Active Transportation and Bullying in Canadian Schoolchildren: A Cross Sectional Study

Key takeaway: Exposure to bullying may be a barrier to biking and walking to school.


  • In the study population, 68% of students in grades 6-10 identified worrying about being bullied or attacked on the way to school as a barrier to walking or biking. This barrier was more commonly identified among girls (73.5%) and younger students grade 8 or below (74.1%).
  • A lower percentage of students who currently walked or biked to school identified worry about being bullied or attacked as a barrier (68%), while it was more of a barrier for students currently using public transportation (71.0%) or private modes (69.9%).
  • The odds of any type of being a victim of any type of bullying (verbal, relational, physical, cyber) for those walking or biking to school were 1.25 times the odds for those who did not engage in active transportation, and this association remained even after adjustment for confounding variables (factors like age, BMI, gender, neighborhood trust, parental trust, communication and engagement in arguments with parents, and sense of belonging at school).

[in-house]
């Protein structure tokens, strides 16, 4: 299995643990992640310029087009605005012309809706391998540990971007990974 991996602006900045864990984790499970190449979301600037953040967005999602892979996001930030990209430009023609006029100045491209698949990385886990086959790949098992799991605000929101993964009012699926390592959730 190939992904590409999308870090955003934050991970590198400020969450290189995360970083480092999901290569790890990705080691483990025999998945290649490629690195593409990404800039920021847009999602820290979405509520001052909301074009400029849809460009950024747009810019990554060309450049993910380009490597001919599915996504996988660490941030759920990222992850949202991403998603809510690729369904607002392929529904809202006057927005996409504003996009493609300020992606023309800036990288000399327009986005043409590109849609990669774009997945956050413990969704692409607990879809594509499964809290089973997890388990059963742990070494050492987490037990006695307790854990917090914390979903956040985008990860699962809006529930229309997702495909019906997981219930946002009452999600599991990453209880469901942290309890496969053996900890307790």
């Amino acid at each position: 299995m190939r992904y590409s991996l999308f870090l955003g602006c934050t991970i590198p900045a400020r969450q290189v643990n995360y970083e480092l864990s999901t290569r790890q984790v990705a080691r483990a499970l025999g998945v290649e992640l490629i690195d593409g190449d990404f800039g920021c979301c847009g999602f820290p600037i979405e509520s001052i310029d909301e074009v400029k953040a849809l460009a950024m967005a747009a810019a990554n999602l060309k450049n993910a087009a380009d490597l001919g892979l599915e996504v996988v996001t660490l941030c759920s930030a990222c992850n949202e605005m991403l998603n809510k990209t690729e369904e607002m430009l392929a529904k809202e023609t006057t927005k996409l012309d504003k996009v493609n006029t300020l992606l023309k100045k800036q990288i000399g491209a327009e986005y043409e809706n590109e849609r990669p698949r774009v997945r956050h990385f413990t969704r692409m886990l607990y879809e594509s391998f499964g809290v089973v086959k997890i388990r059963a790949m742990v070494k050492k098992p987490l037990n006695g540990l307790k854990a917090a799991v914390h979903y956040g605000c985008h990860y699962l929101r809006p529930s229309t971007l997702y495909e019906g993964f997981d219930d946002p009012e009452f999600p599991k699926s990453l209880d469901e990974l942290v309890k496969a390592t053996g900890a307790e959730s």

• Participation in active transportation and perpetration of bullying were associated but this relationship was not statistically significant.


  • This cross-sectional study analyzed reports from the 2009-2010 Canadian Health Behavior in School-Aged Children study for 3,997 students in grades 6-10 who lived close to school and were not eligible to ride school buses. The study examined associations between active transportation and experiences of bullying.
  • Students were identified as perpetrators or victims of bullying if they reported experiencing bullying at least 2-3 times per month. Survey participants also answered whether worrying about being bullied or attached was an impediment to active transportation.

Cosma, I., Kukaswadia, A., Janssen, I., Craig, W., and Pickett, W. (2015). Active transportation and bulling in Canadian schoolchildren: a cross-sectional study. BMC Public Health, 15(99). 

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